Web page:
All of the nine founders of religion, with the exception of Jesus Christ, are reported in their respective sacred scriptures as having passed through a preliminary period of uncertainty, or of searching for religious light. All the founders of the non-Christian religions evinced inconsistencies in their personal character; some of them altered their practical policies under change of circumstances. Jesus Christ alone is reported as having had a consistent God-consciousness, a consistent character himself, and a consistent program for his religion. 
Again, Jesus is unique in the claims He makes for Himself. He says, "I am the light of the world. Whoever follows me will never walk in darkness, but will have the light of life" (John 8:12). How many other men have ever said that? Jesus said, "I am the way and the truth and the life. No one comes to the Father except through Me" (John 14:6). How many other men have ever said that? Jesus even claimed that 1500 years before His birth, Moses wrote about Him and further, that the entire Old Testament bore witness to Him (John 6:46, 47; Luke 24:27, 44). [See The Deity of Jesus Christ. Was He Lord, Liar Or Lunatic?]
Jesus commanded men to love Him in the exact same way that they love God—with all their heart, soul, and mind (Matthew 22:37, 38). Jesus said that God the Holy Spirit would bear witness of Him and glorify Him (John 16:14). Who ever made such a claim? Jesus said that to know Him was to know God (John 14:7); to receive Him was to receive God (Matthew 10:40); to honor Him was to honor God (John 5:23); to believe in Him was to believe in God (John 12:44,45; 14:1); to see Him was to see God (John 8:19; 14:7); to deny Him was to deny God (John 8:19, cf. 1 John 2:23); to hate Him was to hate God (John 15:23). Did any other religious founders in history ever make such statements?
In Mark 2, Jesus claimed He could forgive sins—something all religions concede is reserved for God alone. In John 10:28 and 11:25, He said He could give all who believed on Him eternal life. How can a mere man—indeed, anyone less than God—give eternal life to creatures who die? Yet Jesus raised the dead even in front of His enemies—not in some dark alley, but before scores of eyewitnesses (Luke 7:11-15; 8:41-42, 49-56; John 11:43, 44). Who ever did that? He did other miracles that amazed those who saw them:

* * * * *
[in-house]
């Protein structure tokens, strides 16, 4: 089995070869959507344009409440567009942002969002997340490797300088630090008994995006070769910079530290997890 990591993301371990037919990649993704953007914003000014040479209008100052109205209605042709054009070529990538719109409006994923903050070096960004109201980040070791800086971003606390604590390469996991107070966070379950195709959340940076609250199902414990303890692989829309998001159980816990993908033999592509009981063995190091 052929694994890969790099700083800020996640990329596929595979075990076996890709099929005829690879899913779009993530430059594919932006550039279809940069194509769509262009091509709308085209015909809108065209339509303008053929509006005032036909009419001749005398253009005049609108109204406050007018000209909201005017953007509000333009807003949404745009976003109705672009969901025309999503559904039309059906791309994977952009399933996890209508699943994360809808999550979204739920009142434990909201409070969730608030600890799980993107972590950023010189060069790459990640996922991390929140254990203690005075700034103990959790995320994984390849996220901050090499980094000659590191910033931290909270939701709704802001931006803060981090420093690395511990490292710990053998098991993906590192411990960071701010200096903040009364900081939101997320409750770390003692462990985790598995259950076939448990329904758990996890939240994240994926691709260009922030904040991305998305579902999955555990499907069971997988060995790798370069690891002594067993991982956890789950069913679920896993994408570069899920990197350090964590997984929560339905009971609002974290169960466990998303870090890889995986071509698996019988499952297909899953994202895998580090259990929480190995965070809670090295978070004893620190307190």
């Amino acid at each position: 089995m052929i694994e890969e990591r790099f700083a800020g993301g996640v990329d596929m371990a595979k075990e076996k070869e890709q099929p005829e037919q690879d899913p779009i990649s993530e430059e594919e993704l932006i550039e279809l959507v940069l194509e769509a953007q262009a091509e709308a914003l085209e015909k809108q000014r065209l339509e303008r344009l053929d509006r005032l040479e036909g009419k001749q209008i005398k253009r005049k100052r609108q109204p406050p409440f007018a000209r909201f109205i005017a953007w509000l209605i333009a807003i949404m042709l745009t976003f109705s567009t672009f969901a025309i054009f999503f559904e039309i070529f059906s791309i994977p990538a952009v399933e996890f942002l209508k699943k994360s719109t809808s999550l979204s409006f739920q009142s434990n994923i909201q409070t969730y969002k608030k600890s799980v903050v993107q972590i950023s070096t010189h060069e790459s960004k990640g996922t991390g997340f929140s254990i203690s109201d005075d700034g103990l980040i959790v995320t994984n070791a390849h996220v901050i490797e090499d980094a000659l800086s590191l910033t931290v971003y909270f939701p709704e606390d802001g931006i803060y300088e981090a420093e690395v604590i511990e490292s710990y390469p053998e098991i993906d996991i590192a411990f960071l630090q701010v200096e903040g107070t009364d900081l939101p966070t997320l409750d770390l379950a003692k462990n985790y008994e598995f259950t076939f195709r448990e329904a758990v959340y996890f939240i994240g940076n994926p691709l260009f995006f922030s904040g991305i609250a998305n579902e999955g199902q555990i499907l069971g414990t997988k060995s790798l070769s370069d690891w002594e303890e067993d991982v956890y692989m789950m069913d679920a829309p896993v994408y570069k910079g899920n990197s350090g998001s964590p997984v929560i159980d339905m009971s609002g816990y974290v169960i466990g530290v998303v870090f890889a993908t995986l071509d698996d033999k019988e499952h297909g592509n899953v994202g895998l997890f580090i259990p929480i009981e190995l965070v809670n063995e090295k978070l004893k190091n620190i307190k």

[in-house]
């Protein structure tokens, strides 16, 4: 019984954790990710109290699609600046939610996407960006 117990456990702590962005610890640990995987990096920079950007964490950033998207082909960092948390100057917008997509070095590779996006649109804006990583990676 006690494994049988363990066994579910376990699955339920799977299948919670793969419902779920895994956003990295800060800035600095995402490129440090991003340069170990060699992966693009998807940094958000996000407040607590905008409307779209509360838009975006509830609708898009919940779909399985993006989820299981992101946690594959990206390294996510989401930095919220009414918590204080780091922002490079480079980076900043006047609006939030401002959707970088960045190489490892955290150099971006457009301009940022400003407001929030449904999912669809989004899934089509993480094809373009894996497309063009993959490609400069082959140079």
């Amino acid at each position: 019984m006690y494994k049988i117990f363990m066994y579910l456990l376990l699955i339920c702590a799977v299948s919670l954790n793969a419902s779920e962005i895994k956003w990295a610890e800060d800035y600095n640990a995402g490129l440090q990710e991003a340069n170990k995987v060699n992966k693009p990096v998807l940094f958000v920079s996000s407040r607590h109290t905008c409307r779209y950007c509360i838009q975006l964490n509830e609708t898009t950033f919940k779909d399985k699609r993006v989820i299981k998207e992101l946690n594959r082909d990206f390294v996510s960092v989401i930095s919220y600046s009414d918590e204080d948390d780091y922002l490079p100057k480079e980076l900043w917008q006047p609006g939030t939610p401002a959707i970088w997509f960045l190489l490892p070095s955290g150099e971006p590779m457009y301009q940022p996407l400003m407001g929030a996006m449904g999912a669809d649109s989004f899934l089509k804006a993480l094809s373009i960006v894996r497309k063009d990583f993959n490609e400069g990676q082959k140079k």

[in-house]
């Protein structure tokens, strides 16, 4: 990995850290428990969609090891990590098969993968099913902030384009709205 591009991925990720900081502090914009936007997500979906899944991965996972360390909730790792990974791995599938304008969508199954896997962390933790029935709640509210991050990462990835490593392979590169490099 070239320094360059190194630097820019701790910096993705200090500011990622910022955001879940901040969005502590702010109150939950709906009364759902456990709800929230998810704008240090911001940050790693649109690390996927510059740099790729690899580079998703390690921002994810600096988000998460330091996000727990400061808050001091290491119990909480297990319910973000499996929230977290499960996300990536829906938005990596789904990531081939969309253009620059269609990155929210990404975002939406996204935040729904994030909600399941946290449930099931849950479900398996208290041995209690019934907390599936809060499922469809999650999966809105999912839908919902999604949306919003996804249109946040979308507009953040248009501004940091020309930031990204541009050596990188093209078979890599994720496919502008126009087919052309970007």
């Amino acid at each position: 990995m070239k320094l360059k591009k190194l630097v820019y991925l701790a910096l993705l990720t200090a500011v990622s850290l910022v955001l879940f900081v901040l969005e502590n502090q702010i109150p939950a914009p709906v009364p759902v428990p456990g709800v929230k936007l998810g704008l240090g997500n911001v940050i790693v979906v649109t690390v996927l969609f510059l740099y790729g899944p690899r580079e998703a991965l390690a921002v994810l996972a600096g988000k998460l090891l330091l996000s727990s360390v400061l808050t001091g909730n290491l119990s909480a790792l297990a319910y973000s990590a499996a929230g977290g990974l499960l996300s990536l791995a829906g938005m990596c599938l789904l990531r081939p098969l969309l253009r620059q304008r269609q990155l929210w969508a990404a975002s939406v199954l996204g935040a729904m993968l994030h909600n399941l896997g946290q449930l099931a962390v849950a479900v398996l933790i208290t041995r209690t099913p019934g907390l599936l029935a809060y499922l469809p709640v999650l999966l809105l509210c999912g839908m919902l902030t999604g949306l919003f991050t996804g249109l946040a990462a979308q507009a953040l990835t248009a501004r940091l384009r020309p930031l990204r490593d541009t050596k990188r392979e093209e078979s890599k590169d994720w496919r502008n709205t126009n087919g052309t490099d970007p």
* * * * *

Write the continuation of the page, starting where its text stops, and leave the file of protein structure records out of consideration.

We have never seen anything like this! (Mark 2:12).
Nobody has ever heard of opening the eyes of a man born blind (John 9:32).
In Matthew 25, He said that He would return at the end of the world and that He would judge every person who ever lived; He would personally raise all the dead of history and all the nations would be gathered before Him! Who else ever said that? He would sit on His throne of glory and judge and separate men from one another as a shepherd does the sheep from the goats (Matthew 25:31-46, cf. John 5:25-34). Just as clearly, Jesus taught that every person’s eternal destiny depended upon how they treated Him (John 8:24; Matthew 10:32). All these statements, and many more like them, leave us little choice. Either Jesus was who He said He was—God incarnate—or else He was absolutely crazy. But who can believe that?
Part II.. Why isn’t Christianity Intolerant or Narrow-minded for Teaching There is Only One Way to God?
We have seen that Jesus Christ stands alone when compared to the founders of other great religions. We have also mentioned that the creation parallels the nature of its Creator through its unity and diversity. So we could logically expect the same things for the Creator’s approach to salvation. In other words, that salvation itself would stand alone and that, in ways, it would parallel the nature of the Creator and the nature of the creation.
Thus, first, Jesus is unique; Christian salvation is unique. Jesus is exclusively God’s Son; salvation is exclusively through Jesus. Only Jesus died for sin; only Jesus can forgive sin. Only Jesus resurrected from the dead; only Jesus can resurrect others to eternal life.
Essentially, if there is only one true God, then there should be only one true way of salvation because the way of salvation must be consistent with the nature of the one true God—His grace, love, mercy, truth, etc. As Dr. Robert Morey comments, "Logically, since all religions contradict each other, there are only two options open to us. Either they are all false, or there is only one true religion. If there is only one God—there will be only one religion." 73 If so, then isn’t it possible that it is really the person who objects to this who is being narrow—too narrow to accept the truth? The truth may be difficult but that is no reason to reject it.
Second, what we find to be true about God’s creation is also true about the nature of salvation. Like everything else in the world, salvation must be done correctly to be successful. For example, consider some examples of how life works, or doesn’t work:
What happens if you drive your car in reverse? Or stop in the middle of a busy freeway? What happens if you let your dog drive your car? Or if you drive on the wrong side of the road—or drive drunk?
The result of driving incorrectly is that you injure or kill yourself and others. Driving incorrectly sooner or later has consequences, even for the best driver in the world.
When you build a house, what happens if you place the glass where wood should be and wood where the glass should be? Or build in a flood zone? Or use highly flammable materials? The result is that your house is not functional, or you risk losing your home.
Consider playing tennis. What if you try to play tennis with a broken arm? Or use your hand as a racket? Or play with your side of the court under water? The result is you will lose the game.
Consider learning math or having surgery. What if you try to learn math by reading comic books? What if you’re scheduled for a routine appendectomy and the surgeon takes out your brain instead? In either case, you’re in trouble.